Cultural Control
Grass cover crops and sprinkler irrigation help to minimize dust in orchards. Provide adequate irrigation to avoid water stress. Do not mow the cover crop too short or let it dry, or the mites may move up into the trees.

Organically Acceptable Methods
Biological and cultural control and the use of resistant varieties are organically acceptable methods.

Monitoring and Treatment Decisions
From July to August, or if you encounter high mite populations earlier in the season, collect five spur leaves at spaced intervals from one lateral branch located at eye level from each of 20 marked trees that have been established as representative trees in a block. Brush leaves in a mite-brushing machine and count mites but not eggs. Sample every 1 to 3 weeks. Treat when mite populations reach an average of 10 mites per leaf. Count predatory mites along with webspinning mites. If you find one predatory mite per 10 mites, you may not need a miticide application but continue sampling to be sure pest mite populations do not increase. If treatment is required choose materials least disruptive of biological control.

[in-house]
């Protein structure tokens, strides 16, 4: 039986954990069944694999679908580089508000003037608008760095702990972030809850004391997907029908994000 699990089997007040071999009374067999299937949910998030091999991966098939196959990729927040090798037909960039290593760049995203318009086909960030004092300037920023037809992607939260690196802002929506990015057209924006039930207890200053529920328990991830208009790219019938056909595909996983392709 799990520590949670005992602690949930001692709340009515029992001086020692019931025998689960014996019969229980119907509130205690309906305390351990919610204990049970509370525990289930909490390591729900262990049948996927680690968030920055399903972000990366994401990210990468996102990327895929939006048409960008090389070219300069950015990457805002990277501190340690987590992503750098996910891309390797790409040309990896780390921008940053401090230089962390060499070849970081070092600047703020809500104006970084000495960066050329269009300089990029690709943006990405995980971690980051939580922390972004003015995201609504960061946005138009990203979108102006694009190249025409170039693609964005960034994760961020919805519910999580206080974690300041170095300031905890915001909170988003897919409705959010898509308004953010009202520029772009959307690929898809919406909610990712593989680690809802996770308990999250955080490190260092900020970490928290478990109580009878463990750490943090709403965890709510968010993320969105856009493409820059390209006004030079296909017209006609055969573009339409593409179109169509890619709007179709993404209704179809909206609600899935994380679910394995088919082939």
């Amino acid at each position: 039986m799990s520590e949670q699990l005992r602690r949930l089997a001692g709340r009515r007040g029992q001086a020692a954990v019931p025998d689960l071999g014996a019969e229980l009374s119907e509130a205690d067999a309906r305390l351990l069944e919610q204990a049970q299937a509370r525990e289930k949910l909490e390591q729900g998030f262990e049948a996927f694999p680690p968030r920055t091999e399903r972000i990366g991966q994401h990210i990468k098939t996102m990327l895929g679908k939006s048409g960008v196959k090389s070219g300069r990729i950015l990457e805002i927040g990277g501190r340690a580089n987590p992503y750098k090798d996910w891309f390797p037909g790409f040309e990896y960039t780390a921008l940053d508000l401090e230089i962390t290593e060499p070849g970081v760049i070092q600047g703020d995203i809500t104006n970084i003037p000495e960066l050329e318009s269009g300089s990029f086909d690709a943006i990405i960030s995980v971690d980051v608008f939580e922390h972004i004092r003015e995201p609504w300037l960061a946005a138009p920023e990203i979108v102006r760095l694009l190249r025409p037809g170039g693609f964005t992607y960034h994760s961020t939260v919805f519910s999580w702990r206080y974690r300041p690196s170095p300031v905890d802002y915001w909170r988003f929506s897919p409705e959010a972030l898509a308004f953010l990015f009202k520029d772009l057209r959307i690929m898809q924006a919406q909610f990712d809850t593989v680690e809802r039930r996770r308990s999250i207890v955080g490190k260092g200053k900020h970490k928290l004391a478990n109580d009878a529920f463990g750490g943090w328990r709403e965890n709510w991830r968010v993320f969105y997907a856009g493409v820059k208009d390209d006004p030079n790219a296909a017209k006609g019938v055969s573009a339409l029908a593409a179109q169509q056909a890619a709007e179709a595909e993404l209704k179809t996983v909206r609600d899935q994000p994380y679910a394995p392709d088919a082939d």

Common name Amount to use** R.E.I.+ P.H.I.+
(trade name) (conc.) (dilute) (hours) (days)

  Calculate impact of pesticide on air quality
When choosing a pesticide, consider information relating to the impact on natural enemies and honey bees and environmental impact. Not all registered pesticides are listed. Always read label of product being used.
 
A. ABAMECTIN*
  (Agri-Mek) 0.15EC 10–20 oz 2.5–5 oz 12 28
  MODE OF ACTION GROUP NUMBER1: 6
  COMMENTS: Narrow-spectrum preventive material that can be applied early in the season (from petal fall to 6 weeks later) when mite outbreaks are anticipated. Use with a horticultural spray oil.
   
B. CLOFENTEZINE      
  (Apollo) 50SC 4–8 oz 1–2 oz 12 45
  MODE OF ACTION GROUP NUMBER1: 10A
  COMMENTS: For early and mid-season mite control; easy on natural enemies.
   
C. FENBUTATIN-OXIDE*      
  (Vendex) 50WP 1–2 lb 4–8 oz 48 14
  MODE OF ACTION GROUP NUMBER1: 12B
  COMMENTS: This material appears to be most effective when applied earlier in the season rather than later. Do not apply more than twice a season in not more than 400 gal water/acre. Do not apply more than 4 lb/acre/year.
         
D. PYRIDABEN
  (Nexter) 5.2 oz 3.3 oz 12 25
  MODE OF ACTION GROUP NUMBER1: 21
  COMMENTS: Can be used later in the season than preceding materials and is easier on beneficials than dicofol. Do not use less than 100 gal water/acre spray volume. Most effective with use of a silicone spreader.